Toronto chef opens new Korean street food spot

Paul Kim is bringing his contemporary Korean food to a new audience

It’s been nearly two years since chef Paul Kim exploded onto the Toronto dining scene. After staging (interning) in the kitchens of Buca and Nota Bene, the young chef decided to take the risk of opening his first solo venture: DOMA. Now Kim is doing a full one-eighty and has reimagined the DOMA space into a new concept, Boonsik.

Boonsik is a Korean term that literally translates into “food made with flour,” but it has become equally synonymous with Korean street food. Kim describes the new concept as “contemporary retro,” saying that the decision to change direction stems from his desire to allow a broader audience to experience his food. “DOMA was a special occasion restaurant,” he says of the tasting menu concept. Now, Kim is ready to feed the masses.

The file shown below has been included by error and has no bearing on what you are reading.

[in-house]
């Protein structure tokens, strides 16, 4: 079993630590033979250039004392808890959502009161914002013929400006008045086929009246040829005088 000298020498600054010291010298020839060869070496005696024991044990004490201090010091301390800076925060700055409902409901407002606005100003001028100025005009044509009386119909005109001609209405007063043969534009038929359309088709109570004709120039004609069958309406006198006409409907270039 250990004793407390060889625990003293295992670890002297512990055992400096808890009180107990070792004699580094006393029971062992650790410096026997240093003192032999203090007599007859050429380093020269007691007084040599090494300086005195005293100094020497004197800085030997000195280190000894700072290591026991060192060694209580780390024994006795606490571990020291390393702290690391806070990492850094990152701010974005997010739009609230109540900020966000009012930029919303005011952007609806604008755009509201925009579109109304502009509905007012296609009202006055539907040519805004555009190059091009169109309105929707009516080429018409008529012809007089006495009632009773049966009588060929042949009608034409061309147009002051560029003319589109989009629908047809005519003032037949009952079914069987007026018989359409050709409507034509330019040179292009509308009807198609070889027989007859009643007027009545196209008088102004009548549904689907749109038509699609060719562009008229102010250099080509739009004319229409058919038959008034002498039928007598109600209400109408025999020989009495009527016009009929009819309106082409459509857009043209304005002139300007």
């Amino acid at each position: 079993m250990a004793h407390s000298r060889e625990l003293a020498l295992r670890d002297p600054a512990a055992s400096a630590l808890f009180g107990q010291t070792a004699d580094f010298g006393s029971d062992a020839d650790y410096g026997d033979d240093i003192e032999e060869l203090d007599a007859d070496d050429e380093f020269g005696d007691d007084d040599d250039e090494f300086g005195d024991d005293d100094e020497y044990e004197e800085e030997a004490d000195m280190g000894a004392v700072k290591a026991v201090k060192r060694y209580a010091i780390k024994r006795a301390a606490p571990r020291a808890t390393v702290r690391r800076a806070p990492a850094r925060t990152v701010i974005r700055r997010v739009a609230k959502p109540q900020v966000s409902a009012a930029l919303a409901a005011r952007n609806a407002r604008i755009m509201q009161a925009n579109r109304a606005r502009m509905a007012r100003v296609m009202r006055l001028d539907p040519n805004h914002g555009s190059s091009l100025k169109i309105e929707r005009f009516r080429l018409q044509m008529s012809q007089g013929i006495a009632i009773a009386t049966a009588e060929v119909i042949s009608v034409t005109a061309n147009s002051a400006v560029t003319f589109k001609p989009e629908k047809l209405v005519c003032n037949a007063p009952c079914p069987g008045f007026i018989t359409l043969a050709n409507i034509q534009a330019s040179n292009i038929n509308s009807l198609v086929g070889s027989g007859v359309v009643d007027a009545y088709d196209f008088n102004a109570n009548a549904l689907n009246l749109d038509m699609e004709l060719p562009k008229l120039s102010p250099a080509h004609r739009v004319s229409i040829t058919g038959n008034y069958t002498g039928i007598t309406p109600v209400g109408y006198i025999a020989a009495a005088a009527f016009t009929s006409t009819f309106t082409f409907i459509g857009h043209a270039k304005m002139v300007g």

Popular Korean street food fare ranges from gimbap (sushi) and tteokboki (rice cakes) to fried chicken and snacks on sticks — most of which make appearances on the menu at Boonsik. Kim is also serving his take on fried mandoo (dumplings) made with a pork filling, which you can order either spicy or regular.

The Korean k-orndog with mozzarella and beef sausage is sure to be a favourite. The beef sausage is battered in rice flour for a more “chewy and crispy texture,” according to Kim.  Another menu highlight is the gimmari, a fried seaweed roll stuffed with seasoned glass noodles and deep fried to a golden crisp.  


Boonsik corn dog
Boonsik’s mini k-orndog

Soju and beer (the preferred way to wash down everyday street food) have replaced DOMA’s elaborate cocktails. There is also a selection of non-alcoholic beverages such as misugaru (a multigrain beverage), yuzu tea and “old fashioned iced Korean coffee,” as described by Kim.

The restaurant features a small pantry counter stocked with what Kim dubs as “old school junk snacks” — the kind that primary school kids would tear into. Boonsik has all the nostalgic favourites like sweet and salty corn kernels, Apollo candy and Chondeugi (a sort of chewy potato strip).

The new concept debuted in the DOMA space at Clinton and College on Dec. 10.  The restaurant is walk-in only and open from 5 p.m. to 10 p.m. but Kim expects to open for lunch as well in the new year. 

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